San Francisco-based artist Jessica Hess is a hyperreal landscape painter. Her depictions of the urban environment both celebrate and validate the art of graffiti through a fine art lens of oil paintings on canvas and gouache on paper.
A graduate of RISD (Rhode Island School of Design), Hess is a recipient of the Trent Burleson Painting Prize, the Faber Birren National Color Award and the Stamford Art Association Award for Excellence. Hess has been exhibiting nationally since 2002.
Sarah Emerson is an artist based in Atlanta, Georgia. Her paintings and installations present viewers with highly stylized versions of nature that combine geometric patterns and mythic archetypes to examine contemporary landscape. She uses the camouflage of beautiful colors combined with a deliberate composition to explore themes that reflect on the fragility of life, the futility of earthly pleasures, and the disintegration of our natural landscape.
Daniel Rich translates photographs into paintings that call attention to implicit political and social narratives transcribed in the built environment. The architectural image is represented in his work to introduce a dialogue about changing political power structures, failed utopias, the impacts of ideological struggles, war and natural upheavals. He is interested in the highly symbolic role architecture plays in politics and its power to function as an icon of our lived experience, a portrait of an existential phenomenology whose features manifest where society is at one particular moment in history.
Rich’s paintings point to the shifting of the significance and meaning in both images of places and the places themselves. His interest in the potential divergence and duality of images and the media’s role in covering and presenting issues to the public is closely tied to a pictorial architecture, and its ability to act as an icon for political, religious and social systems and beliefs. He collects and appropriates photographs he finds on the Internet and in newspapers, in response to radio and television broadcasts, and through research and reading. The mediated image is painted in order to invest the picture with the capability to function as a signifier and to evoke meaning and discourse.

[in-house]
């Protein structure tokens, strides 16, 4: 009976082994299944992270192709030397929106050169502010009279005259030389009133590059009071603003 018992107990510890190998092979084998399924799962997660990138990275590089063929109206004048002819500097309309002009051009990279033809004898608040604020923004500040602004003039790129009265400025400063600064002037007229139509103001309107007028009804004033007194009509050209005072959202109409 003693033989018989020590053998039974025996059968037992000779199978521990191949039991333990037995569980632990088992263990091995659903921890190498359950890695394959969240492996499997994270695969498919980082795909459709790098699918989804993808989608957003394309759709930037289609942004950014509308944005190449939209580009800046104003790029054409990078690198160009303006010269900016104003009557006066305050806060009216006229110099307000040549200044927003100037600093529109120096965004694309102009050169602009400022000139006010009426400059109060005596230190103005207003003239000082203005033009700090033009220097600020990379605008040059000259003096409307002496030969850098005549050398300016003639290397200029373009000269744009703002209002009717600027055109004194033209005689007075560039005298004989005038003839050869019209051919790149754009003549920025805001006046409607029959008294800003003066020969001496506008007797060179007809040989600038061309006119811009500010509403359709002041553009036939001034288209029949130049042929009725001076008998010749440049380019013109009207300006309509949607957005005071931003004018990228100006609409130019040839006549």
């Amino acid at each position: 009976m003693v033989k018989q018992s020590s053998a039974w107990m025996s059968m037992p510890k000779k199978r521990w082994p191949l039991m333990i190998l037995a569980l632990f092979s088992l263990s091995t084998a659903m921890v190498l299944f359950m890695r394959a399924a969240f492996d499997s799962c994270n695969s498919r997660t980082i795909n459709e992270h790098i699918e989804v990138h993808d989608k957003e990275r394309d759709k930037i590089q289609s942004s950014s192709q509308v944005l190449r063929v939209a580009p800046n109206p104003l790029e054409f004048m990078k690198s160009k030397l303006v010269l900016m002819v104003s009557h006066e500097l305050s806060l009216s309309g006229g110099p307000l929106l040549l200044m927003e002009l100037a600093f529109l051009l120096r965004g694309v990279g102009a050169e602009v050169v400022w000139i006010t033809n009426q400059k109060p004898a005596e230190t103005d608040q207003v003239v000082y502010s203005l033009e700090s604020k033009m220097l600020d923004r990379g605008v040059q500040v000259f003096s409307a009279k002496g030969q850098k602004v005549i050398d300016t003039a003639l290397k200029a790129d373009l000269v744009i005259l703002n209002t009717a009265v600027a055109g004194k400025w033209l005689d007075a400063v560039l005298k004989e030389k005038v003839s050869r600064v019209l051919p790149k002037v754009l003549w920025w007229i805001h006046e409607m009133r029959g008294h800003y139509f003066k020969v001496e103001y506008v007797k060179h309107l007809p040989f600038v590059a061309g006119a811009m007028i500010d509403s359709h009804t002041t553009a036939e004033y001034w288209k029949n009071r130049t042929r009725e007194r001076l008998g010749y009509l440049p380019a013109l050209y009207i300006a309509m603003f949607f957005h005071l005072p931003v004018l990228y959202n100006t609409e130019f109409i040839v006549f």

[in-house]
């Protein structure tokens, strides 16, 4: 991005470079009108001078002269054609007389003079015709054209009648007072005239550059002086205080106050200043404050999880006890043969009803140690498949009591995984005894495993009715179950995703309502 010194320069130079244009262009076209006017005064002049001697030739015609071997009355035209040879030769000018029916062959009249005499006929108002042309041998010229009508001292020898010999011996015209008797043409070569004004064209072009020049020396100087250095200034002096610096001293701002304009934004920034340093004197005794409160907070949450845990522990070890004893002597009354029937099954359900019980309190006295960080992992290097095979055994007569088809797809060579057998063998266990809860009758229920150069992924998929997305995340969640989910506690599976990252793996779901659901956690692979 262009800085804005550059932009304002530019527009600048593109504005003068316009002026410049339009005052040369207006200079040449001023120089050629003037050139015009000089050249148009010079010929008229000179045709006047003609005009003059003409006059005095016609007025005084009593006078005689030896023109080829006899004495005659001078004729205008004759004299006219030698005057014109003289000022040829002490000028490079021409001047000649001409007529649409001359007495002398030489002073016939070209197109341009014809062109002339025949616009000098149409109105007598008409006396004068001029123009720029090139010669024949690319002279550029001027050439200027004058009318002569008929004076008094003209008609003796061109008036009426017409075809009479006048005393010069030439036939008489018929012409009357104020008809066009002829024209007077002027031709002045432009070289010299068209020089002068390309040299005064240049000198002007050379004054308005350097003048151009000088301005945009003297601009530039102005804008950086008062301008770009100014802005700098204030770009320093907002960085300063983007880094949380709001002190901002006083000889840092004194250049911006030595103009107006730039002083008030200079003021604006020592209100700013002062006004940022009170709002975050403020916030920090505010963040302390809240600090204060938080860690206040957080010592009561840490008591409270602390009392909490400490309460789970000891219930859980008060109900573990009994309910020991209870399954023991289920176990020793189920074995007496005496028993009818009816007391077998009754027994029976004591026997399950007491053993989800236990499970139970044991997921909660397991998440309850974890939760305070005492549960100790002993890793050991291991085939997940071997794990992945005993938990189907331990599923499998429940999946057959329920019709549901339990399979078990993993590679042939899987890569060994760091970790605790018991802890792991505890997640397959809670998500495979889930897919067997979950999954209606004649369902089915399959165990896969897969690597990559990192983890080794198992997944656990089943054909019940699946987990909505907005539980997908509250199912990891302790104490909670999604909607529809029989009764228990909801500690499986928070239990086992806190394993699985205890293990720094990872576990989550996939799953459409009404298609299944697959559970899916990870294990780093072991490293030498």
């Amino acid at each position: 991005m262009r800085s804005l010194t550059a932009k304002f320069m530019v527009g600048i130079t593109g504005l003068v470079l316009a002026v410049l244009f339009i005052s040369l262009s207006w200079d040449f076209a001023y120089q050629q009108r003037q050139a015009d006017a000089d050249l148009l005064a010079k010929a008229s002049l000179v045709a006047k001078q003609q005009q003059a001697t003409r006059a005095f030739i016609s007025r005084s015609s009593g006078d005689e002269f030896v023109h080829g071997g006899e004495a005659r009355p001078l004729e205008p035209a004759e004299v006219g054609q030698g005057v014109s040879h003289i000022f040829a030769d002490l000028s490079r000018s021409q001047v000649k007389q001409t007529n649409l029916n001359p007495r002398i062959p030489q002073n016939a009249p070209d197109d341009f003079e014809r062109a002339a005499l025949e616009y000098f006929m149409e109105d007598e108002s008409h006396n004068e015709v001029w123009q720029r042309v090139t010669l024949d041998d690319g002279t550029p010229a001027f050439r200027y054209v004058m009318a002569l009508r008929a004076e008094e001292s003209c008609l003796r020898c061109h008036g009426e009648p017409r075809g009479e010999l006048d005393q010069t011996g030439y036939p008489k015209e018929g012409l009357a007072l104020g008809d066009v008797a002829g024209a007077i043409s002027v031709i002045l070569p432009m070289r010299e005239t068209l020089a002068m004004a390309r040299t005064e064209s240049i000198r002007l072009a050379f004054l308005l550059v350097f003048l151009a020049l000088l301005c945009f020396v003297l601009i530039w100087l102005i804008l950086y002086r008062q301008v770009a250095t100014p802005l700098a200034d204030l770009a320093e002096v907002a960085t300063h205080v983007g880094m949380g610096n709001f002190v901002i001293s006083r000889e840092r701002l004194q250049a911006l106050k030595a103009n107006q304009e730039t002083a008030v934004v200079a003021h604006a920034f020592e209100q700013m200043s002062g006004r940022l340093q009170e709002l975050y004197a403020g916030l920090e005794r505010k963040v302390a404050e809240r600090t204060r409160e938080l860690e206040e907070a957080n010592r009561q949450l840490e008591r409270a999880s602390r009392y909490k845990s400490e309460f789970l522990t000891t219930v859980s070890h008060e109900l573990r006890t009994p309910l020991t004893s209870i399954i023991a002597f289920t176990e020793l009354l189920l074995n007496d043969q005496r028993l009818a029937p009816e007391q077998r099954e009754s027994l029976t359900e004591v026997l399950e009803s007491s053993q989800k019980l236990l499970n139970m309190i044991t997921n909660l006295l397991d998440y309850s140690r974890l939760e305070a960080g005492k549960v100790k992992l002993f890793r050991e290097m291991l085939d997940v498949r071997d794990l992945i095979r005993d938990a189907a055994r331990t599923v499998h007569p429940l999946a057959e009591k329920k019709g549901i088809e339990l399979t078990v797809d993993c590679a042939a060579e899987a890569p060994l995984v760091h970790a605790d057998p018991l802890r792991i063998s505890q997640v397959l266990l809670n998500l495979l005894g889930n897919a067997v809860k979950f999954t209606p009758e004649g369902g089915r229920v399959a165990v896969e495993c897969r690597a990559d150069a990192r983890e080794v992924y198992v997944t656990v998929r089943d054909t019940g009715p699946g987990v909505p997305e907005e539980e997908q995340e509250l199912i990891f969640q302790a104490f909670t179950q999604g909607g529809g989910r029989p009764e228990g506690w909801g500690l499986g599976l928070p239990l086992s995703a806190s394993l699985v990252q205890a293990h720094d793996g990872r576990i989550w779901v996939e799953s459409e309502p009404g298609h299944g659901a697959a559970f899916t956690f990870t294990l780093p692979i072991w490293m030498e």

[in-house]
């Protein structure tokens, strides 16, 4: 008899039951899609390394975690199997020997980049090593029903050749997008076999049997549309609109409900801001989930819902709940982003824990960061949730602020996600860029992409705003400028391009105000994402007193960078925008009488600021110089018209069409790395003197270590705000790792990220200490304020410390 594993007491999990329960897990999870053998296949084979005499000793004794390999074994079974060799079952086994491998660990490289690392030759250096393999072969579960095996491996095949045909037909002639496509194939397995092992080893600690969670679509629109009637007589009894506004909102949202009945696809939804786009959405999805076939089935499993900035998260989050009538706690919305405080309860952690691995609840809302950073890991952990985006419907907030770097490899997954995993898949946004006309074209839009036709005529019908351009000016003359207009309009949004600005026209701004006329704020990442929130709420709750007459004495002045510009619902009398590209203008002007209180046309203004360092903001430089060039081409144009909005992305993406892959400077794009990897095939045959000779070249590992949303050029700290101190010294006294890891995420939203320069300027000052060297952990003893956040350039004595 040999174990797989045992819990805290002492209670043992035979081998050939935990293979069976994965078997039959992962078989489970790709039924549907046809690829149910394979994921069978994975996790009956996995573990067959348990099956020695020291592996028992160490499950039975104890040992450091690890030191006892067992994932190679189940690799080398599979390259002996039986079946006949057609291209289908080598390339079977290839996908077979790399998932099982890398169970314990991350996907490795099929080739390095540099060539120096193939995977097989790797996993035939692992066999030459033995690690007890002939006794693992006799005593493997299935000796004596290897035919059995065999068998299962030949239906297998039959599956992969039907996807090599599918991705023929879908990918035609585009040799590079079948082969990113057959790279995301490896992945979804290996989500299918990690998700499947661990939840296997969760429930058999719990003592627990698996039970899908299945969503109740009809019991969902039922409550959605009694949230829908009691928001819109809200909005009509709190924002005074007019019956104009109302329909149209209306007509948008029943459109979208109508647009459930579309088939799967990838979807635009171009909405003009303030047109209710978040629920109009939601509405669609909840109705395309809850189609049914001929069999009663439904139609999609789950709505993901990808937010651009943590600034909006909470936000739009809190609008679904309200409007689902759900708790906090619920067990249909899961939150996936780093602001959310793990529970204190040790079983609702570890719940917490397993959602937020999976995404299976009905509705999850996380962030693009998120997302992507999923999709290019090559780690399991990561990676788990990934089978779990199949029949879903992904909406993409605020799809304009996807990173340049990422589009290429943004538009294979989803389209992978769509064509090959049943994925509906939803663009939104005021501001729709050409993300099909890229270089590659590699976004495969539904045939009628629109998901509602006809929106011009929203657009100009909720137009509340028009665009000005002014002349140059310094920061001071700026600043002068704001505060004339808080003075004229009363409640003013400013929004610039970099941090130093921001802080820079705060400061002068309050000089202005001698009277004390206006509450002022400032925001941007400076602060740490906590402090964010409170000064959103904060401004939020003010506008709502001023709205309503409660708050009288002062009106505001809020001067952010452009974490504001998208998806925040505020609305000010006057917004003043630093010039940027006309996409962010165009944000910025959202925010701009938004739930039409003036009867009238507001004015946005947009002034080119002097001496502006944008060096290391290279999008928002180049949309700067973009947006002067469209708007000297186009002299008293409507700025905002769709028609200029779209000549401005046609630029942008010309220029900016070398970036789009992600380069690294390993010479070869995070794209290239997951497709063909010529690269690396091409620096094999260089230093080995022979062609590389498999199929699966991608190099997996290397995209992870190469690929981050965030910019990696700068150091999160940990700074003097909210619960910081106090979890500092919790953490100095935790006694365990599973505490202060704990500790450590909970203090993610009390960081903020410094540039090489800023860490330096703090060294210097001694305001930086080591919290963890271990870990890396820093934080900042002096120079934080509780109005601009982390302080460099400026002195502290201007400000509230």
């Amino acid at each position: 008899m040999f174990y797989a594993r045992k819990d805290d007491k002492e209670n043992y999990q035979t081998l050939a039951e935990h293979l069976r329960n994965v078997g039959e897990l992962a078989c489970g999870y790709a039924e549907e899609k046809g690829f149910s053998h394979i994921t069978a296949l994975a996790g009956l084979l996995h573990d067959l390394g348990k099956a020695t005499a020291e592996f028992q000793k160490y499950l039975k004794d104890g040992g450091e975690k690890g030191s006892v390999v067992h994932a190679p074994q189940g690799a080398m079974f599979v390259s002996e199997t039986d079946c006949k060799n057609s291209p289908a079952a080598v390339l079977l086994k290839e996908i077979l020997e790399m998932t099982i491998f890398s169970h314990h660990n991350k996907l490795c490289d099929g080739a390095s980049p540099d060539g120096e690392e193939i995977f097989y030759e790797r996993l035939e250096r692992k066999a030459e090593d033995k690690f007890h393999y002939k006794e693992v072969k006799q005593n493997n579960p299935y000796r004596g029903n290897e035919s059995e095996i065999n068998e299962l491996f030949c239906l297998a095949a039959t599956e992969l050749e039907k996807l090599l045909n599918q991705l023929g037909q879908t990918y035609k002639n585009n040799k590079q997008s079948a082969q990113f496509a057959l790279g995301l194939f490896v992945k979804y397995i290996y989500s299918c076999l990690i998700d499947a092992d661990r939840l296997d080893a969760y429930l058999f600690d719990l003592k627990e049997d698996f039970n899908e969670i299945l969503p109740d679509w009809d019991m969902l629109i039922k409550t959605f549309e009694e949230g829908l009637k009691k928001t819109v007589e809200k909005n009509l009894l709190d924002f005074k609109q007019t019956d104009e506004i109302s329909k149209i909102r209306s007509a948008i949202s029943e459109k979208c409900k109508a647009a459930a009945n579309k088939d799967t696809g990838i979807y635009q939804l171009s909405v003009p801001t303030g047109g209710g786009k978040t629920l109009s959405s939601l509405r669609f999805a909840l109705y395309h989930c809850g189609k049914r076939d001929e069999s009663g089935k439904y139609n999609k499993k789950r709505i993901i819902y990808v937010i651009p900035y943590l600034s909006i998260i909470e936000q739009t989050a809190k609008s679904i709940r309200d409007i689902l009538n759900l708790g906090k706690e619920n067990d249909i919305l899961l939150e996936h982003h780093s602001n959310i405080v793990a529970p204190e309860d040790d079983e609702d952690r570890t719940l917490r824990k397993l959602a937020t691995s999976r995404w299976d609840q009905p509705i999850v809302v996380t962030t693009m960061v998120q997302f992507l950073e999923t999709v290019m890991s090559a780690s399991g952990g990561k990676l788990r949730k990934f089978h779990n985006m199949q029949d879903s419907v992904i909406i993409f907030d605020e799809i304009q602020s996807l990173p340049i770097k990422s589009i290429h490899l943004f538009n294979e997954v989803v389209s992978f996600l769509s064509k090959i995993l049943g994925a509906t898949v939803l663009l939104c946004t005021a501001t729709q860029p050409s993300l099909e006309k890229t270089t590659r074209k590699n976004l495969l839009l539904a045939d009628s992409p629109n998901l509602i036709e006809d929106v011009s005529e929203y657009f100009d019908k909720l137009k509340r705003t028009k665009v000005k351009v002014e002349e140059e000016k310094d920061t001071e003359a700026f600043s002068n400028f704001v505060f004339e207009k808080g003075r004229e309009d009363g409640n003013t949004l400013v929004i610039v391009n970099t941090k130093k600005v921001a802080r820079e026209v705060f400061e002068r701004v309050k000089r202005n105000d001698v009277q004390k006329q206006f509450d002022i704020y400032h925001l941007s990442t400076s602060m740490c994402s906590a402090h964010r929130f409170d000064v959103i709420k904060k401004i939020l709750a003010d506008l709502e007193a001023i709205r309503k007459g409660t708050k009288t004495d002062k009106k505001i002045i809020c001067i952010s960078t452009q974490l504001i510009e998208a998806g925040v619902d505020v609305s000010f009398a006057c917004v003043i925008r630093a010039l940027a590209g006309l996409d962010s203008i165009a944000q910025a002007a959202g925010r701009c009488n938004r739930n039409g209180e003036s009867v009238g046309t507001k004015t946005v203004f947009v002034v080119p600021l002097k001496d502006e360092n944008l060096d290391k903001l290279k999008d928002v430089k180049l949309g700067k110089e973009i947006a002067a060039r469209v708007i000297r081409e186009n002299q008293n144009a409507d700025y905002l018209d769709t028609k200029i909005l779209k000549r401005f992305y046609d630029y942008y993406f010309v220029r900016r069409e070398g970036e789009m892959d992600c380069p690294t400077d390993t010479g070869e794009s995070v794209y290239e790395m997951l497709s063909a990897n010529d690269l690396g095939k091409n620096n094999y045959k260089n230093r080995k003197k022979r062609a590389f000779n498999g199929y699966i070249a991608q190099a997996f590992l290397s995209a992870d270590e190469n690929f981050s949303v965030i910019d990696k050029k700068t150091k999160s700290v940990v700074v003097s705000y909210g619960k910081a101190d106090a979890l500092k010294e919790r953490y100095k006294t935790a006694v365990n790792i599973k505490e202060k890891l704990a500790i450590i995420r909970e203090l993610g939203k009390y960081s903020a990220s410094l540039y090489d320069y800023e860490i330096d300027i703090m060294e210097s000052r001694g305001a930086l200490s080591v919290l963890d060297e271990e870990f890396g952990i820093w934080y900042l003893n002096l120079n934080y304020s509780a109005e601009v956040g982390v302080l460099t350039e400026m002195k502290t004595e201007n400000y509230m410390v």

Kayla Buium is a young emerging artist from Toronto, Canada. She grew up in North York where her grandparents introduced her to the world of fine arts. Art was always her passion but being raised in a creative family inspired her to take it more seriously. In her teenage years she attended Earl Haig S.S. and majored in visual arts where she was inspired by the world of modern art.
Her art style is heavily influenced by the works of Alex Pardee and Doctor Seuss. She explores a variety of media from sculpture, acrylic and even street signs.
Kristin Farr is an artist and journalist based in the San Francisco Bay Area. Kristin is inspired by humor, nostalgia, color psychology, rainbows and magic. She is exploring a legacy of folk art through her color-crazy geometric paintings, and is interested in good vibes and human-made objects that contain mystical powers.
Irving Norman‘s art evolved out of American Expressionism and though he understood and admired what his contemporaries were accomplishing, Irving followed the song of a different muse. He said at one time: “The path I followed chose me, not me it, I was led to painting by experiencing life, it’s contemplation and a desperate need to give it expression. I find spiritual strength in the artists of the remotest past to the immediate present.”
Although influenced by the Social Realists of his time, Norman’s style of figuration was set apart by a predilection for caricature – a realism inflamed by the fantastic rather than the natural. The horror and futility of war as experienced by the artist in Spain certainly equipped him with an apocalyptic vision. Norman was creating meticulously detailed realistic paintings and making use of “cartoon” aesthetics decades before the advent of Photorealism or the current “low-brow” fad.
Queens, NY based Greg Burak (previously featured here) makes figurative paintings. He was born in the Hudson Valley Region of New York in 1986. He received his Associates Degree from the Delaware College of Art and Design in 2005, his BFA from the Maryland Institute College of Art in 2007, and an MFA in Painting from Indiana University in 2015.
Burak’s strange and unnerving paintings often “set” in the late 1970s or early 1980s (by his use of clothing and interior style), immediately recall coming-of-age movies of that era.
Christopher Kuhn approaches his paintings backwards, meaning his compositions are often built in such a way that what appears to have been added last is often in fact the first layer. Looping gestural line work switches from positive to negative and back, revealing itself to be graphic. What appears to be thin multicolored graphic lines turn out to be silhouettes of gestural marks that were meticulously covered over, save for the edges. Kuhn asks the viewer to piece together the puzzle of his paintings and, in doing so, reassess how they perceive the world of images around us.